My recent Computerworld article is now online:
- Protecting IP in a post-software patent environment, Computerworld 10 May 2010
The article briefly summarises some of the ways developers can protect valuable intellectual property if, as expected, New Zealand bans software from patentability. I avoided the pros-vs-cons debate, because the decision has been made (after an 8 year long review). For developers operating in New Zealand, software patents will not be an option. Software patents in other countries still are, though.
Meanwhile in a new development, a German appeals court has reversed a lower court and upheld a software patent:
… the highest German appeals court in matters of civil and criminal law overruled the country’s highest patent-specialized court and decided that a client-server software for the automatic generation of structured documents (such as XML or HTML) is an example of a patentable software invention… This decision has the effect that in Germany, a country in which software patents were previously only considered valid under relatively strict criteria, all software ideas are now potentially patentable as long as they are innovative from a purely formal point of view, meaning they’re at least marginally different from how a technical problem was solved before.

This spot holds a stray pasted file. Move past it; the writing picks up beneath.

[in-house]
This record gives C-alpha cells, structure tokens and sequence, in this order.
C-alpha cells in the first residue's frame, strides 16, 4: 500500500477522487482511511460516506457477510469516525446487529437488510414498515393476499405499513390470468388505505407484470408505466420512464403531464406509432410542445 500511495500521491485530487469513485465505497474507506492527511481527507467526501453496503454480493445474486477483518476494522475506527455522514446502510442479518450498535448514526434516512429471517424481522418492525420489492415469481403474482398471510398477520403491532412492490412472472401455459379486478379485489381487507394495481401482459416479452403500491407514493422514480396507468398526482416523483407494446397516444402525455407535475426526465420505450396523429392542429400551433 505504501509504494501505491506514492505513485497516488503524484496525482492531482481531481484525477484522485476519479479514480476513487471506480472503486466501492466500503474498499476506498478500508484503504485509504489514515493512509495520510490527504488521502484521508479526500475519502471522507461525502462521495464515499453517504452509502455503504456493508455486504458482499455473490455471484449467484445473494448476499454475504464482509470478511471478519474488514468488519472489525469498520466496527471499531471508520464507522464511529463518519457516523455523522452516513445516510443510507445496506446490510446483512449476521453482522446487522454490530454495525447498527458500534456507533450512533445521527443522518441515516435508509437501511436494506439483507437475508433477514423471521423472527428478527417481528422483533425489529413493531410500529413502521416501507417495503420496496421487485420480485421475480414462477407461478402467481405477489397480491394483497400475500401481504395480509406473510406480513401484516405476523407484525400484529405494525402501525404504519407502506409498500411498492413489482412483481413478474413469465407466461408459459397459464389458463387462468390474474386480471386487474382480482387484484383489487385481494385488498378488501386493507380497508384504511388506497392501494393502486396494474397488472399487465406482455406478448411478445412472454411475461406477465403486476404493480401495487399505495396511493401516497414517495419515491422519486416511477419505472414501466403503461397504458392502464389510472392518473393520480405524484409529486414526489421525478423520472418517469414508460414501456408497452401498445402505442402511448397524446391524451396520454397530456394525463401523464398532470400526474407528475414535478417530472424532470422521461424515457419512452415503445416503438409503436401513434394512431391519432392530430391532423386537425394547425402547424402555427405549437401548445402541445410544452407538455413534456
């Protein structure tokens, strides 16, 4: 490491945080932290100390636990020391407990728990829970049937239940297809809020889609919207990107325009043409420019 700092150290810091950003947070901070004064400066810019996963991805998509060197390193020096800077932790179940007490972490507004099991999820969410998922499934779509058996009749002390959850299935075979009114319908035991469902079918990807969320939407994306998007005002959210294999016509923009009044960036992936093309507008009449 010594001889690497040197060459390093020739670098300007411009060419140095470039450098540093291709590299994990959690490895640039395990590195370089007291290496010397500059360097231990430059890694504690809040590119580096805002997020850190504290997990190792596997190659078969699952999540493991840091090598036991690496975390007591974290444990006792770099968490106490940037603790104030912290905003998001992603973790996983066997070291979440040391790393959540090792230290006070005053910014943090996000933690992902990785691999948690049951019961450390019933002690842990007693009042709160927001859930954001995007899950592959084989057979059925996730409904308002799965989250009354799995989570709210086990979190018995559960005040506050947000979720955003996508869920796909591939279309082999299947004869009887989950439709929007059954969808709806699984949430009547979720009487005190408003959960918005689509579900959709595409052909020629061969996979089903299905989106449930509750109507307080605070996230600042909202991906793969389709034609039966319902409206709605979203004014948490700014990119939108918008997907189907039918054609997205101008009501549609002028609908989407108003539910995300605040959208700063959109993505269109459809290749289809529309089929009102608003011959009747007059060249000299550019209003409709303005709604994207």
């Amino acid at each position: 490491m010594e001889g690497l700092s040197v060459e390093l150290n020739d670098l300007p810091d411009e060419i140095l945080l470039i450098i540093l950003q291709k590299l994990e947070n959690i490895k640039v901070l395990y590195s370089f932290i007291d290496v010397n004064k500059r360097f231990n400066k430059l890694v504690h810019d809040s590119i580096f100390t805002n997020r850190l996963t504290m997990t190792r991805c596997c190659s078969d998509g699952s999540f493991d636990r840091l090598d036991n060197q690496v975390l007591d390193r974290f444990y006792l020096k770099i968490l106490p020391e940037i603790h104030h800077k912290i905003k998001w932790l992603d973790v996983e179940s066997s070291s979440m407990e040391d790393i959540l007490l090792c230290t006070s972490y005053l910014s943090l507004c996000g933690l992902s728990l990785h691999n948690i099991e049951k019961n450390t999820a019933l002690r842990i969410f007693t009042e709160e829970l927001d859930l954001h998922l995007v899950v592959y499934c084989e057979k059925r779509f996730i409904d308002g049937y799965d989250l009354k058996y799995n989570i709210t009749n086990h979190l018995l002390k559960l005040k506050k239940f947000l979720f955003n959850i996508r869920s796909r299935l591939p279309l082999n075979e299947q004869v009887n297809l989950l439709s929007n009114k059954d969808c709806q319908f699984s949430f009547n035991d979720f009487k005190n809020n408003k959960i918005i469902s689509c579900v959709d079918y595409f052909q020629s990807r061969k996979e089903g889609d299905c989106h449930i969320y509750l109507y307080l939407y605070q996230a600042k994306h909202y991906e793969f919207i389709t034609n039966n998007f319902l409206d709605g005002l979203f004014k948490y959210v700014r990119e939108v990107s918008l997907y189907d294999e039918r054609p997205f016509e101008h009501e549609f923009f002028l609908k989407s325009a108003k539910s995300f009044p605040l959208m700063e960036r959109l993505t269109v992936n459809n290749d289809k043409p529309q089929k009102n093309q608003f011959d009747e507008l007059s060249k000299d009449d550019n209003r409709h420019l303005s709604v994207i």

If this is a change in position (change being the only constant), does it represent a change in European policy? No – Courts do not (or should not) make policy. They interpret and apply law. But if Europe does change its position (politically or judicially) on software patents, will New Zealand need to follow suit and reverse its expected software patent ban? Pressure to conform with international norms (if one emerges) and trading partner requirements may force a change down the track, but the New Zealand decision was born of widely supported policy, not judicial opinion (or judicial fiat for that matter).
Another judicial development still pending is the US Supreme Court’s ruling in Bilski, expected to be released in the near future. That decision could impact on the ability to patent business methods, which underlie many software patents (and vice versa).